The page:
Defend the Sacred: No to oil drilling in Portugal!

Reposted from Defend the Sacred.

Não ao Furo! Sim ao Futuro – No to oil drilling in Portugal!

Nearly 1000 people from 40 countries form a large-scale human message on Odeceixe beach to stop plans for off-shore oil drilling in Portugal. The event was part of “Defend the Sacred: Envision a Global Alternative” hosted by Tamera, joined by Standing Rock leaders and supported by environmental movements in Portugal. The aerial human image was designed by John Quigley of Spectral Q and filmed by Ludwig Schramm and team from Tamera.

As the oil companies push to drill for oil off this coast as early as April 2018, we came together to honor that water is life, water is sacred, life is sacred, and that we must defend the sacred. LaDonna Bravebull Allard, initiator of the Sacred Stone camp at Standing Rock said at the event, “I stood up for the water and the world stood with us, so I came here to stand with you. We have no choice, we must stand up for the water and we must stand up now!”

Combining political action with art and prayer, a ceremony for water and fire, we dedicated this act of sacred activism to a regenerative system change from a culture of exploitation to one of cooperation with all that lives. And that it’s our duty – our mandate – to call people to stand up, because people are ready for an alternative. And will run joyfully towards a more beautiful world, as the beach goers did on Odeceixe-Praia, as they heard and felt the call to complete the final pieces of the powerful message at the last minute.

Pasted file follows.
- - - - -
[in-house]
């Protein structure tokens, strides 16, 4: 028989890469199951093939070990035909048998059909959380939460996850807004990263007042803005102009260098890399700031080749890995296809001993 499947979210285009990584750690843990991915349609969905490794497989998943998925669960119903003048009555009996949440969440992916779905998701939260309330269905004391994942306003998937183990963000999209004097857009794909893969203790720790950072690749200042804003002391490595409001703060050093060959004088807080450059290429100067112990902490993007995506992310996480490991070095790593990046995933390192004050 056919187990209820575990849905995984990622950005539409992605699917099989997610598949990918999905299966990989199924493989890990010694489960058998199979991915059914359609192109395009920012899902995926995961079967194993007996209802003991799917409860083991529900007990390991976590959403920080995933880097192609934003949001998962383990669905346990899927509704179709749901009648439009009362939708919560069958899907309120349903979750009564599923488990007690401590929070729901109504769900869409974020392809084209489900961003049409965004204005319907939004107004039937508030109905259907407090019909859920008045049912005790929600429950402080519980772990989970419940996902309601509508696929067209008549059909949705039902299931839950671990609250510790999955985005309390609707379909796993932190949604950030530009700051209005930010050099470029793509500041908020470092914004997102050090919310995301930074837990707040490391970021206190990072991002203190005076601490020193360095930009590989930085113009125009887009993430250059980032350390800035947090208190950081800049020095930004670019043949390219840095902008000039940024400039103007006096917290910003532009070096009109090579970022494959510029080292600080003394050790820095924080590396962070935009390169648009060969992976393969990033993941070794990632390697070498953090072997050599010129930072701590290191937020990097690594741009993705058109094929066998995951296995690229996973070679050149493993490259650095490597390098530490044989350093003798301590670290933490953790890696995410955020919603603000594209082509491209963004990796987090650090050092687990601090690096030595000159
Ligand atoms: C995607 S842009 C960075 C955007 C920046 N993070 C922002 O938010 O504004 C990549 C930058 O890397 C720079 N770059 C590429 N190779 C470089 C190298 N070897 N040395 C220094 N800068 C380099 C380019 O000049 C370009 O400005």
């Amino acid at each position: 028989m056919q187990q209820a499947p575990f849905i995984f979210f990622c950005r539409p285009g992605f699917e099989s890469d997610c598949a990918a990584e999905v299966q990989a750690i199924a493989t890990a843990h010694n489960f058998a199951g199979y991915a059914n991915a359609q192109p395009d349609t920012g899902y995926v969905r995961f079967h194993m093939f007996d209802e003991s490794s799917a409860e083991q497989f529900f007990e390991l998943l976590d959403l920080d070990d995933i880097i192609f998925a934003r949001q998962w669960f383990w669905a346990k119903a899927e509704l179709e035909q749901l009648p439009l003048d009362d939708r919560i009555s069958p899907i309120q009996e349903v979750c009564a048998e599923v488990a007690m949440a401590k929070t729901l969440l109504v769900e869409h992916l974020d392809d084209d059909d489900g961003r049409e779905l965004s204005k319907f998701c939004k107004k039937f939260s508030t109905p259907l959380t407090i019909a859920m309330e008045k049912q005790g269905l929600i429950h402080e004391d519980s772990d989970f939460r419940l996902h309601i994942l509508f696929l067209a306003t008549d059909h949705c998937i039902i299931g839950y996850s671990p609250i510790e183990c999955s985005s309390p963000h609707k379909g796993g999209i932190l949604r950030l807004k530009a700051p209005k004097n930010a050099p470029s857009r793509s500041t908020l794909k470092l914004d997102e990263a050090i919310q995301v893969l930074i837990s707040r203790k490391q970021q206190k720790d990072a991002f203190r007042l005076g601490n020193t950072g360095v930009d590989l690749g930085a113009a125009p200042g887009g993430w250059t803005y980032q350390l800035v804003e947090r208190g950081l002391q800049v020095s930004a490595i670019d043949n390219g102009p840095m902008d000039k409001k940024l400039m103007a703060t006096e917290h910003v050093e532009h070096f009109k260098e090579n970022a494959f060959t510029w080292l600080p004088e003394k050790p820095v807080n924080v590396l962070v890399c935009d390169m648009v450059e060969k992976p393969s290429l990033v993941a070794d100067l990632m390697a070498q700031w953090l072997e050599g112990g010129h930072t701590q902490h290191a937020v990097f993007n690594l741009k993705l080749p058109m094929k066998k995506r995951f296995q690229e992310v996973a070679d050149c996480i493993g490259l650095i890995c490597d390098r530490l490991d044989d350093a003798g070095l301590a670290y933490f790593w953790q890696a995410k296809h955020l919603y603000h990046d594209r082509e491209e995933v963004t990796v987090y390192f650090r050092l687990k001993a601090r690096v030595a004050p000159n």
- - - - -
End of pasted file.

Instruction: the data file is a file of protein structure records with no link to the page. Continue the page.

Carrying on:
The message featured the “Linha Vermelha” (“Red Line”) – a campaign in partnership with Climaximo and the Citizenship Academy. The red line represents the voices of those who repeatedly say “no” to the oil drilling here and in the world, and through weaving and knitting, aim to inform and mobilize the population, who otherwise would not be aware and sensitized to this crime.

The aerial art, designed by John Quigley, an American environmental advocate, known around the world for his aerial art activism. See John Quigley’s Biography (PDF) and an article about his work in the London Sunday Times (PDF).

The images are published under a under a Creative Commons Attribution-Non Commercial license. Acknowledgement: Ludwig Schramm / Karlito Delacasa / Simon du Vinage / Yuval Kovo / Spectral Q. The video is published under the same license – see credits.

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